Why I traded my wedding ring for a set of map coordinates and why I’m not sorry about it
I wear a ring with the map coordinates of a restaurant in San Francisco on the pointer finger of my right hand, but I used to have other jewelry: an engagement ring.
It was funny. When I was growing up, I always told everyone that I didn’t want to get married, ever, that boys were icky, and that I wanted to be a rich and famous world traveler.
But when I entered my teenage years, my hormones took over. I took a sharp detour into GirlfriendLand. I met a nice boy that my parents liked and eventually we decided to get married.
To spare you the gory details, it didn’t work out.
And neither of us regret it.
Yes — the end of a relationship is usually messy and unpleasant, and there was some of that. But when the fog of hurt cleared, and with the added perspective of a few years and a little wisdom, I can happily report I realized it was one of the best things that could have happened.
In the years since I rejected my marriage, we’ve both completed degrees. I received a bachelor’s degree in journalism from Baylor University in Waco. I reported on local and national news stories. I’ve traveled to California, New York, Mexico… and now I’m planning a trip to see three countries in Europe. I am going after my deepest dreams, independently, and it brings me a sense of satisfaction that I wouldn’t have even known to miss had I gone through with it and walked down the aisle.
The point is not to denigrate people who make this choice. Marriage can be incredibly rewarding, and I applaud those that make it work. It’s tough. You’ve got to have something special to commit and see it through. And it’s fulfilling. Blog star Stephanie Nielson of nieniedialogues married young and that marriage, by her own accounting, has been one of the greatest sources of happiness in her life, something that gave her strength in dark times.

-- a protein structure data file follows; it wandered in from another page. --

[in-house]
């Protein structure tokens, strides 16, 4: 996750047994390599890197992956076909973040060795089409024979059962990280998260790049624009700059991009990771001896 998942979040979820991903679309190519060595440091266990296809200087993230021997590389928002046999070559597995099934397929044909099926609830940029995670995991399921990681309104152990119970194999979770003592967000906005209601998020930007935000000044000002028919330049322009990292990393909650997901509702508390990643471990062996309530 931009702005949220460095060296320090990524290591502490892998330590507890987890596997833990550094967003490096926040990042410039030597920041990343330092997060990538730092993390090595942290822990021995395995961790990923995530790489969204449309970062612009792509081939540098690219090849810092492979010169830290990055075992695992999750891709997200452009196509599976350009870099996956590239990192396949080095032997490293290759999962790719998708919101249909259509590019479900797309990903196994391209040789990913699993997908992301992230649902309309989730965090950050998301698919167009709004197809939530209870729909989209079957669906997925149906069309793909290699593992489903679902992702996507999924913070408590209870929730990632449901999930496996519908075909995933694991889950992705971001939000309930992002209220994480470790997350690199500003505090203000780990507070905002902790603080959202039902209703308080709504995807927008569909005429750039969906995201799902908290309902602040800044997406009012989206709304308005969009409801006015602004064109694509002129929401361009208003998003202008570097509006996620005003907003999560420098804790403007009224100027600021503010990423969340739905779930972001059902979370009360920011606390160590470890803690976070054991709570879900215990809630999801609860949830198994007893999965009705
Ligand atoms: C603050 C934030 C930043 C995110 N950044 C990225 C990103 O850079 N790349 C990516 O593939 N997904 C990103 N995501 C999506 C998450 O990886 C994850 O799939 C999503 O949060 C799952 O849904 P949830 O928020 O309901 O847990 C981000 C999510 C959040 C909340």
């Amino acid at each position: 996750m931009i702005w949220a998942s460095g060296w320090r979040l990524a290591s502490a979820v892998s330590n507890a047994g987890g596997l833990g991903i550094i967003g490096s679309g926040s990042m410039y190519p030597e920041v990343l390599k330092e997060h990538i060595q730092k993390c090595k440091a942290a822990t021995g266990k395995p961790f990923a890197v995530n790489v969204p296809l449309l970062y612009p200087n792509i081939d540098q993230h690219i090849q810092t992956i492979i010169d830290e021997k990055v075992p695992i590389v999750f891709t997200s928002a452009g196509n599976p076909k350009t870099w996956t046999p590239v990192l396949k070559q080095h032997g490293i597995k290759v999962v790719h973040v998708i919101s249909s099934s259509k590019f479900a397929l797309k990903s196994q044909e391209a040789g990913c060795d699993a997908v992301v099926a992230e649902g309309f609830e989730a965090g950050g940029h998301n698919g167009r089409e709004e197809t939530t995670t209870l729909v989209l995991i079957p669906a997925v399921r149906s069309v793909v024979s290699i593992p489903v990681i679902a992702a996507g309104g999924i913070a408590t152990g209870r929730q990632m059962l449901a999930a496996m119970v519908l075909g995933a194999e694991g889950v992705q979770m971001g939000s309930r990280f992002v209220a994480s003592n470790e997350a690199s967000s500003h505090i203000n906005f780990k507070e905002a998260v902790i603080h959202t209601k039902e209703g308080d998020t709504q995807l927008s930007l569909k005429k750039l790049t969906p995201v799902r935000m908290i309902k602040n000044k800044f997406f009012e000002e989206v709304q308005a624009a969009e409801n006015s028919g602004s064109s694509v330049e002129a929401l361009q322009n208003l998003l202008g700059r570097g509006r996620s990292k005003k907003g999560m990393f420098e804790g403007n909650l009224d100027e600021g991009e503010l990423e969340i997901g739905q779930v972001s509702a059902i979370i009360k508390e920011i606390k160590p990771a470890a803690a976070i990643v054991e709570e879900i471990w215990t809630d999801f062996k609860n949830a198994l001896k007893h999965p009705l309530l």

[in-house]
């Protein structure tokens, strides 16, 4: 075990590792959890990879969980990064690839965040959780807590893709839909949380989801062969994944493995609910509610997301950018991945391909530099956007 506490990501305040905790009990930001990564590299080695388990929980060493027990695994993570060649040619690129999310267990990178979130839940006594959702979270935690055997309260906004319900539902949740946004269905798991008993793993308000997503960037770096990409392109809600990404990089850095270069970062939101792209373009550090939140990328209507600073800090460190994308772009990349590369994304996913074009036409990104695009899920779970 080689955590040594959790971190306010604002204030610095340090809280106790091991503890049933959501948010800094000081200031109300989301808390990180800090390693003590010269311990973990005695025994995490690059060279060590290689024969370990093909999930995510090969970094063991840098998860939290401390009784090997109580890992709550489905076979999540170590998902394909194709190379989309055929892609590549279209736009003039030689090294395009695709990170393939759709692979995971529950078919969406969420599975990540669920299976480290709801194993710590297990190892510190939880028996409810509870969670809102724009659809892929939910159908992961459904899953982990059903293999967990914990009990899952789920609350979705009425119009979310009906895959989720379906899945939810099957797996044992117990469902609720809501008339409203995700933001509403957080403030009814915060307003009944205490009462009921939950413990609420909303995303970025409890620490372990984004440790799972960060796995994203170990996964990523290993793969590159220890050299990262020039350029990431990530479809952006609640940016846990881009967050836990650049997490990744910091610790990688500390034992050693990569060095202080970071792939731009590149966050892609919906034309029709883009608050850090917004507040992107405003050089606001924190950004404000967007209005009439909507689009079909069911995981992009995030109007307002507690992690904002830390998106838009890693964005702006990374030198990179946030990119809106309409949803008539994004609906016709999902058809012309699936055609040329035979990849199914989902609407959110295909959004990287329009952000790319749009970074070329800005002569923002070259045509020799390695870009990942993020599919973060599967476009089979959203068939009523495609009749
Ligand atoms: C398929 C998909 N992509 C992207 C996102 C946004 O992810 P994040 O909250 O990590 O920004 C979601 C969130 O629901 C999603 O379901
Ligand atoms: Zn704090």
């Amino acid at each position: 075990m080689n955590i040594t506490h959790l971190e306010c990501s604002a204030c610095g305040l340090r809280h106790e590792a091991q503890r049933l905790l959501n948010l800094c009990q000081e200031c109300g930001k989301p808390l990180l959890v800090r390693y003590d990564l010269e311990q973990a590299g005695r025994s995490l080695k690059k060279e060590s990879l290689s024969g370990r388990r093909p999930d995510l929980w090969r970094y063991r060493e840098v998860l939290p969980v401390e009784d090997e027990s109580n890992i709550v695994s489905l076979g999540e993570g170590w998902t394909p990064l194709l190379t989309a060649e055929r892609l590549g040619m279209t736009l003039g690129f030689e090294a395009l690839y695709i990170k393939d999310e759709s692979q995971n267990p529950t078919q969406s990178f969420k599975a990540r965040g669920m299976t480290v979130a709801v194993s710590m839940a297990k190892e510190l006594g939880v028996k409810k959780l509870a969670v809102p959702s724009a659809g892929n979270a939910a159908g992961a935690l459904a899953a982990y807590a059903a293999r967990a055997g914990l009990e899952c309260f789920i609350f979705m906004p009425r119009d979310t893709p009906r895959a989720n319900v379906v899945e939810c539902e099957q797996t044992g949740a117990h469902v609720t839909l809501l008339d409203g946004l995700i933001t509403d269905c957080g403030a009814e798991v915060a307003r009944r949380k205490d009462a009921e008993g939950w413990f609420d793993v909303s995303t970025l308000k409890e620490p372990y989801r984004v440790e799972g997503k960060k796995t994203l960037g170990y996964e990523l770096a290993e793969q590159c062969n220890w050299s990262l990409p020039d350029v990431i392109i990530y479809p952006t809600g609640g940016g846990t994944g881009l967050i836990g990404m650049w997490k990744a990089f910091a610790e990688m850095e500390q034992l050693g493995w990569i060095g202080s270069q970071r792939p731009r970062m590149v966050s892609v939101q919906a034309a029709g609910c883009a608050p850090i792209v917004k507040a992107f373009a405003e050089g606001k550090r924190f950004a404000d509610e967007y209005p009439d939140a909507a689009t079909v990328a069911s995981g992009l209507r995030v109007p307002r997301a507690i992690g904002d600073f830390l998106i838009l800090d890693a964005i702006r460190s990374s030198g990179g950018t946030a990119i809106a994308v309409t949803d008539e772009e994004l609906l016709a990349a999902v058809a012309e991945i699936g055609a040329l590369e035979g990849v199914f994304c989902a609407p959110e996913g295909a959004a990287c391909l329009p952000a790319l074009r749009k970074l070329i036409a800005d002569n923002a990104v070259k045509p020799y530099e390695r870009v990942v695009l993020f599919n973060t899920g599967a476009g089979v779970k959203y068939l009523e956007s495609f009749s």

But for me? It would have been limiting. My education, though something I still planned to pursue, would have been much more difficult with the added responsibility that comes with marriage. And had I married, there would not have been money in our budget for to take those trips. Instead of focusing on self-fulfillment, we would have needed to work on building our joint future. There’s nothing wrong with that. But there’s not as much room for exploration. I feel like I know so much about the world compared to what I knew before (which, paradoxically, made me realize how little I know).
So if you’re young and crazy in love and contemplating the idea, I urge you to wait a few years if you can. Travel, read, explore. Learn how to take care of yourself. Get an education. I can tell you that I don’t regret any of it.
Does it mean I’ll never marry in the future? I don’t know. I can’t predict that. I can only analyze the past, and tell you that for now, I’m happy. I wear my set of map coordinates proudly. Often, I look down at them and smile.